I hope everyone’s having a good summer so far. We had a few really hot days here in Michigan, but mostly it’s been more pleasant than usual — the humidity, thankfully, has stayed at bay. I’ve been able to spend quite a bit of time reading outdoors, which is always nice. I have also definitely gotten into more of a reading groove and am sort of quickly coming up on my 2020 reading goal, so I’m thinking I’ll need to reevaluate it. (If you have reading goals, do you adjust them throughout the year or just leave them alone?)
Also, some big news: I'll be celebrating 4 years of The Hungry Bookworm later this month. My site is getting an overhaul and I'm working on some other big changes that I'm really excited to share. Look out for that announcement in a couple of weeks!
4-Star Reads ⭐⭐⭐⭐
Red, White and Royal Blue by Casey McQuiston - I was about halfway through this novel last time and singing its praises and the rest of it was a homerun as well. I really loved the story, which is about the president’s son falling in love with a member of the British royal family in a world far better than the one we’re all living in today. It was all-around uplifting, and I’m so glad I picked it up.
Rubyfruit Jungle by Rita Mae Brown - We read this modern classic for my office’s book club in recognition of Pride Month. It was an extremely engaging, quick read that led to a great discussion. I’m working on a review-and-recipe post for it coming up next week, so look out for that.
The Lightest Object in the Universe by Kimi Eisele - This novel was a rare optimistic post-apocalyptic story, and quarantine was really a perfect time to read it. Fans of Station Eleven would definitely find something to like here. [full review + recipe]
White Fragility: Why It's So Hard for White People to Talk About Racism by Robin DiAngelo - I had requested this 2018 nonfiction e-book from the library a little while back, when everyone was scrambling for reads to better understand the current BLM situation, and it finally got to me. I’m very glad I got a chance to read it. I have never highlighted a book so much in my life. So much of it resonated and so much of it was eye-opening at the same time. Definitely a must for anyone — white people especially — trying to wrap their head around things and be more self-aware.
*What You Wish For by Katherine Center - This one comes out today, and I'm so glad I got a chance to read it early. I’m obviously a huge Katherine Center fan, but I’m so bummed there’s no good recipe to go with this one for a longer form review! I will be posting more thoughts on Instagram, if you follow me there. Having read 3 of her novels now, I can say there’s definitely a formula, but I’m here for it. This novel was, as expected, a quick read that was easy to get into. It had something relatable about the characters and someone to root for. All of her novels are perfect summer reads — this one no exception — and I kind of picture them all as movies in my head.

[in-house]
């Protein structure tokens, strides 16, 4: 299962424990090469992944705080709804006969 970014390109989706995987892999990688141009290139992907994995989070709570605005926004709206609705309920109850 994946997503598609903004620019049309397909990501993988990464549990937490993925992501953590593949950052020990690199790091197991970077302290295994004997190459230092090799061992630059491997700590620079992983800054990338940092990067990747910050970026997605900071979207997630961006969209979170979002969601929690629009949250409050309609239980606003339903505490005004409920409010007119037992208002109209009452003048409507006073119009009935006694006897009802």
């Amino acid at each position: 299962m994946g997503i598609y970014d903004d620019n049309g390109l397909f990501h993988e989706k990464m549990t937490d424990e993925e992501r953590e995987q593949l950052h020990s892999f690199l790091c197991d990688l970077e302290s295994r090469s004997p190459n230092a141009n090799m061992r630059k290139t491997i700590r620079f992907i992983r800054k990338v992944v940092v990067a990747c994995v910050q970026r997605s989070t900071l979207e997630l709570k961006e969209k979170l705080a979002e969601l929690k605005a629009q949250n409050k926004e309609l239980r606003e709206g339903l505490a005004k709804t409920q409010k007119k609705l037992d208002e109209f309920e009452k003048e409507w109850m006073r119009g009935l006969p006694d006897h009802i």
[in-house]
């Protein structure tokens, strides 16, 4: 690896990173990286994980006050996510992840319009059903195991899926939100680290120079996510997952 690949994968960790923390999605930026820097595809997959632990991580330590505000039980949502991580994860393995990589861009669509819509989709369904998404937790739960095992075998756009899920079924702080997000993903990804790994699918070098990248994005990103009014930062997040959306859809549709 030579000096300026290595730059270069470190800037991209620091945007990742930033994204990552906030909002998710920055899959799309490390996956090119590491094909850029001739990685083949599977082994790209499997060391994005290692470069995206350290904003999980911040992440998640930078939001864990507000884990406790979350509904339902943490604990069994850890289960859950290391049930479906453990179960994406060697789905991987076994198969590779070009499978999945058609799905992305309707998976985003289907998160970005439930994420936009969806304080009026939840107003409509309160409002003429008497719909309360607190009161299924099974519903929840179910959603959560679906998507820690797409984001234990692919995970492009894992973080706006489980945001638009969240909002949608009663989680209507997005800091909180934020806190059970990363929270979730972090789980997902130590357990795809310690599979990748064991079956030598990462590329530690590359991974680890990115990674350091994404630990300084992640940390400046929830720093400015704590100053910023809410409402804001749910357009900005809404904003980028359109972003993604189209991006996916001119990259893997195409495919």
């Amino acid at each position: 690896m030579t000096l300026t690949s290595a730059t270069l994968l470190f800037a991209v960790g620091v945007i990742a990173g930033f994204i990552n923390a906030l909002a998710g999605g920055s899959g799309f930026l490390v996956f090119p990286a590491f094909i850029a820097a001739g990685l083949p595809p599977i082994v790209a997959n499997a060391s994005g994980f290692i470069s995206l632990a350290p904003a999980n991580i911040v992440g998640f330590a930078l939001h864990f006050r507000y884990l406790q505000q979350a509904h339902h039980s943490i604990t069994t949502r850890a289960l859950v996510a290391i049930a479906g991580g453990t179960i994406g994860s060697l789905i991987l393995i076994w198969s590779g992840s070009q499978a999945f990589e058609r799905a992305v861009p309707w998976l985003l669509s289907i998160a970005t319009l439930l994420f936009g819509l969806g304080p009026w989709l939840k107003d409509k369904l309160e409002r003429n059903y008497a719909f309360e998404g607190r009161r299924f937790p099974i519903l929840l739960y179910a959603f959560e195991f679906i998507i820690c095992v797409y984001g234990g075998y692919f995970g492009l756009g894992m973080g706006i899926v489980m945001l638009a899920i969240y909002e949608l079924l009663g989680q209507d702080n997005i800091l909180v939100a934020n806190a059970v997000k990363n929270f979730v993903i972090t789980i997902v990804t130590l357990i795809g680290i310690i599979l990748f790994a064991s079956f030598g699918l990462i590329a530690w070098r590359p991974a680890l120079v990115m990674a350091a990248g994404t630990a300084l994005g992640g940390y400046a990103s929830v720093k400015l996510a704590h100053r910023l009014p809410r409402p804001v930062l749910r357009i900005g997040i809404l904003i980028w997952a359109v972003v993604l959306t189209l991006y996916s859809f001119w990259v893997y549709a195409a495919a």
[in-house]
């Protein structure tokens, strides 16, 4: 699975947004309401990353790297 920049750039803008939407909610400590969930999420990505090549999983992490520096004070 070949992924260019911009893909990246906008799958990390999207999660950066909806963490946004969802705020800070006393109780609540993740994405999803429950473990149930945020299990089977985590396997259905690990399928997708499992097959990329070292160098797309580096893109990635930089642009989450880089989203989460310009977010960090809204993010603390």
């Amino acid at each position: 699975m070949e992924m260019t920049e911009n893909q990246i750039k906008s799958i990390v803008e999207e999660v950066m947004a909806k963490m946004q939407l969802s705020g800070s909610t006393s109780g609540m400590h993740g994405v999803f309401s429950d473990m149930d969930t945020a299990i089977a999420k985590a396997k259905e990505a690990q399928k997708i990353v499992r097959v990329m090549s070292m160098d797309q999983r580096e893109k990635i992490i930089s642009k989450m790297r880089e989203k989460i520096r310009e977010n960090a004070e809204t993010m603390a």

3-Star Reads ⭐⭐⭐
The Most Fun We Ever Had by Claire Lombardo - Though this has been on my radar for a while (I got a copy for Christmas), it took book club to finally get me to read it. I picked it, but still… it was the motivation I needed. This one is very long, and definitely longer than it needs to be. I liked it but didn’t love it. I thought it made for an interesting discussion, but it definitely wasn’t a book club fave.
2-Star Reads ⭐⭐
Normal People by Sally Rooney - I’m seeing this book everywhere. People apparently love it. All the buzz may have a lot to do with the Hulu show, which I did start watching (and like slightly better, honestly), but the book was just very blah for me. The characters were pretty ridiculous and they made bad decisions, and while I wanted to root for them, they didn’t do anything root-worthy. The only thing this had going for it was that it was a super fast read, so it didn’t bog me down too long. Those in my book club who attended (different book club) felt basically the same.
Currently Reading ????
Kindred by Octavia E. Butler - This is another book club pick, for August, so I’m a little ahead of the game, but I got a copy from the library quicker than I expected to. This science fiction book about a black woman who keeps getting transported into the past grabbed me right away, and though I’m not too far into it, I already have been thinking about it all day. It’s a quick read (about 200 pages), so I’m sure I’ll get through it quick — hopefully in time to pick my buddy read back up.
The Book of Longings by Sue Monk Kidd - I’m reading this as a buddy read and my buddy read is a little behind, so I’ve paused it to read other stuff in the meantime. Still, I’m about halfway through this story about Jesus’ wife Ana, and totally enraptured. It definitely reminds me of The Red Tent, and per usual, SMK’s writing is pretty stellar.
Have you read any of these novels? What did you think?
If you’d like to share what you’ve read, here are the linkup details below:
This linkup happens the second Tuesday of every month. The next is August 11.
1. Please visit and comment with both of your hosts, Jana & Steph
2. Please display the button or link back to me and the linkup hosts on your blog post.
3. Please visit a few other blogs who've linked up and get some book talk going!
*I received a free digital copy of this book from NetGalley in exchange for an honest review.
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